Once you know the current market value of your home, subtract any outstanding mortgages and estimated selling expenses, and you’ll end up with an amount that can be applied to the purchase of your next home. (You may also have other funds you want to use.)

 

The next step is to talk to a lender or mortgage broker to see how much of a new mortgage you qualify for. (Call me if you need a recommendation.) It's important to get a Pre-Qualification or Pre-Approval. That makes the offer you make on a new home more credible.

 

If you want to find out the types and sizes of homes you can get into, give me a call. I'd be happy to show you the possibilities!

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Carbon Monoxide (CO) is invisible and odourless, so you can't actually "watch out for it". However, you should monitor for it because an excessive build-up of this gas in your home can be deadly.

 

Fortunately, there are many types of Carbon Monoxide detectors you can purchase — and most are effective and affordable. Some models simply plug into an outlet. (Many also have a battery backup.)

 

Carbon Monoxide is caused by the incomplete burning of fuel. It can be released by a faulty gas furnace, kerosene heaters, and gas fireplaces. That's why it's a good idea to install detectors in areas close to these fixtures, as well as near bedrooms.

 

Experts say you should always follow manufacturer's instructions when installing CO detectors, and test them regularly. You want to make sure you can hear the alarm from your bedroom.

 

CO build-up in homes is rare. So your detectors may never go off. But, if the alarm does sound, get everyone (including pets) out of the home and into the fresh air. Then call 911. Typically, the fire department will do an inspection and determine the source of the carbon monoxide.

 

A final tip: Never use your BBQ or outside grill in the garage or, especially, anywhere inside your home. The risk of CO exposure is very high and definitely not worth the convenience of a grilled burger!

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According to law enforcement experts, a video-based home security system is significantly more effective than a simple alarm system. The reason is obvious. Burglars don’t want their crimes captured on video, which can then be used as evidence in court.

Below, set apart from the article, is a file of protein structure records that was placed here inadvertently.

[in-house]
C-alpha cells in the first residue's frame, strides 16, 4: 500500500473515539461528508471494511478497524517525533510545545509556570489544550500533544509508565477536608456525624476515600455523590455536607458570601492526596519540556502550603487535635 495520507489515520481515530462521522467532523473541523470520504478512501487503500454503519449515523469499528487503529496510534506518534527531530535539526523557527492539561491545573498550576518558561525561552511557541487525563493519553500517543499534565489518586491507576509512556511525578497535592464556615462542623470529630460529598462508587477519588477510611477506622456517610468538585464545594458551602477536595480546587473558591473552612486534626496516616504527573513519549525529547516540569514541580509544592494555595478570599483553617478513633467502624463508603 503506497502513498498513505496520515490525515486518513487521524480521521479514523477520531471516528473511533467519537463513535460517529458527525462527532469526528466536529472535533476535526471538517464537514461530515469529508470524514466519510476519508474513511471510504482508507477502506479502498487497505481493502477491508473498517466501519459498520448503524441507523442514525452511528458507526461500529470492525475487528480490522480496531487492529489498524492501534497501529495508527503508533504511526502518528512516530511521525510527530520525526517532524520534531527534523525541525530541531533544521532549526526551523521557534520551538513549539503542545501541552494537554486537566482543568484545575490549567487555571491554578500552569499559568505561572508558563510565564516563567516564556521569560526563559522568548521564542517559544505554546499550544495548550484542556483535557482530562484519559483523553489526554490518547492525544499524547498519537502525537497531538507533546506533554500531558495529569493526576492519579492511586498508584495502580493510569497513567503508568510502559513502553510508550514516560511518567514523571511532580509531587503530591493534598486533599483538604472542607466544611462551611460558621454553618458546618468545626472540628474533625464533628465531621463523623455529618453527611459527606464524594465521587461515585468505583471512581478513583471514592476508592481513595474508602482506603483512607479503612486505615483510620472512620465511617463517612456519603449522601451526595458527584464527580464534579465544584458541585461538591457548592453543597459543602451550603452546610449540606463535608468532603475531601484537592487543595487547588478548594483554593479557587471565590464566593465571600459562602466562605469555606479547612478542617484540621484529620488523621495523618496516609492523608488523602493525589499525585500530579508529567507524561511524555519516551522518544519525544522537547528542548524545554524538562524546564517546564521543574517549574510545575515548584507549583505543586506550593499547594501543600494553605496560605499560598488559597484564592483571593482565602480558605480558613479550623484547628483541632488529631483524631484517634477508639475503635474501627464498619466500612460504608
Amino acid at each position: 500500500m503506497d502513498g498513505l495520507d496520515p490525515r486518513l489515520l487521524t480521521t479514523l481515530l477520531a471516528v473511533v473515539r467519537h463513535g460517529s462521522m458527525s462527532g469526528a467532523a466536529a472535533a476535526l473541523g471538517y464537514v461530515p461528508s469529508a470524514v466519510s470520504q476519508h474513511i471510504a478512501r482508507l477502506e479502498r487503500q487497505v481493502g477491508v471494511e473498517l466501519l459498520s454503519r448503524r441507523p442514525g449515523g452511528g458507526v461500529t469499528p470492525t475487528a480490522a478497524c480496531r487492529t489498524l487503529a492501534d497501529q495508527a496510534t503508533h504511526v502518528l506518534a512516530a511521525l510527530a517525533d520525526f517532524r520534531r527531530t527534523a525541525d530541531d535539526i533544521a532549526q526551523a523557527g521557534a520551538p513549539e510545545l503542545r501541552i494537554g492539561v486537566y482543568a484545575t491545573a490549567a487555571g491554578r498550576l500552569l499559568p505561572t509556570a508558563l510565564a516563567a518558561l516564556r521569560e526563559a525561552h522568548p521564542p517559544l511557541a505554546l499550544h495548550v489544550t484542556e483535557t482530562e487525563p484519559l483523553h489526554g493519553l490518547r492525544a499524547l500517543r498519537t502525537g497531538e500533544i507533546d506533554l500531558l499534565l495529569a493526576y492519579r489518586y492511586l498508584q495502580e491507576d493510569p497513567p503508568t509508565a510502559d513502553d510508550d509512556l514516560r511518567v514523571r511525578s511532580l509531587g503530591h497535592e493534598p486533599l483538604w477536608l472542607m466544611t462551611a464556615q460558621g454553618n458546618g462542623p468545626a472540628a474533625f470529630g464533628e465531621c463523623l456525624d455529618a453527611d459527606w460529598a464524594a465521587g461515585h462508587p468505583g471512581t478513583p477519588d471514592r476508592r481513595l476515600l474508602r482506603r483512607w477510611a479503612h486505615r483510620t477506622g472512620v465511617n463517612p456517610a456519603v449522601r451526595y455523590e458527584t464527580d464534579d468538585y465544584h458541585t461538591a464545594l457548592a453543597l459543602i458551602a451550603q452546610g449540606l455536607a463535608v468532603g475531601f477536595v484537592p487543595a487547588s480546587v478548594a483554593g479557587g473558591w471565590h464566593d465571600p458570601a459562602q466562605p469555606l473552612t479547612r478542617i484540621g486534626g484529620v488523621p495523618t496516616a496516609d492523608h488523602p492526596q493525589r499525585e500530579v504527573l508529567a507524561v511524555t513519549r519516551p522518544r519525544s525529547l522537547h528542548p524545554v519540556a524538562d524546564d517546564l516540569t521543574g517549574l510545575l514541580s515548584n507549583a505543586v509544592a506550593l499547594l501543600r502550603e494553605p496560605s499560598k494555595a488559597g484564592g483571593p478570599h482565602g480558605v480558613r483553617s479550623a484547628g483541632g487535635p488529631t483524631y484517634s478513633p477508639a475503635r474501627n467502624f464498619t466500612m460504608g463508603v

So it’s no wonder that many homeowners have, or are considering, video-based security.

 

These days, most video-based home security systems are wireless. The cameras either record to your DVR (just like recording your favourite TV show), or to a cloud-based server provided by the manufacturer.

 

There are many do-it-yourself systems on the market. You simply place the cameras around your property and do some initial setup. Most of these have motion-detection that records automatically when someone comes into the frame of the camera. These are typically installed at your front door, patio door, main floor windows, and garage door.

 

Some systems will even alert you when a camera turns on, and let you see the action on your smartphone or computer. If it’s a burglary attempt, you have the opportunity to call the police.

 

Although most of these products are weatherproof, check and confirm before purchasing. The packaging will say something like, “Suitable for outdoor use” or “Suitable for all-weather conditions”.

 

Also look for night vision capability. Not all security cameras have that feature.

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Buying a new pair of shoes is relatively easy. Once you find the style you like, all you need to do is try them on and see if they fit. If they do, you go to the cash register and pay.

 

When it comes to size, buying a new home can be trickier! Whether your intention is to upsize or downsize, figuring out the right size can be especially challenging.

 

Say for example, you’re downsizing from a large two-story home to a smaller bungalow. You don’t want to underestimate the space you need and end up in a place that feels tight. If you’re going the other way and upsizing, you don’t want to end up sinking extra money into a property that’s larger than you really need.

 

So how do you avoid these scenarios?

 

One of the best ways is to start by considering your current home. Do you use all the rooms in your home regularly? Is there a bedroom that’s rarely occupied? Has the recreation room become simply a storage area? If you’re downsizing, subtracting rooms you scarcely use can give you a better idea of what you need in a new home.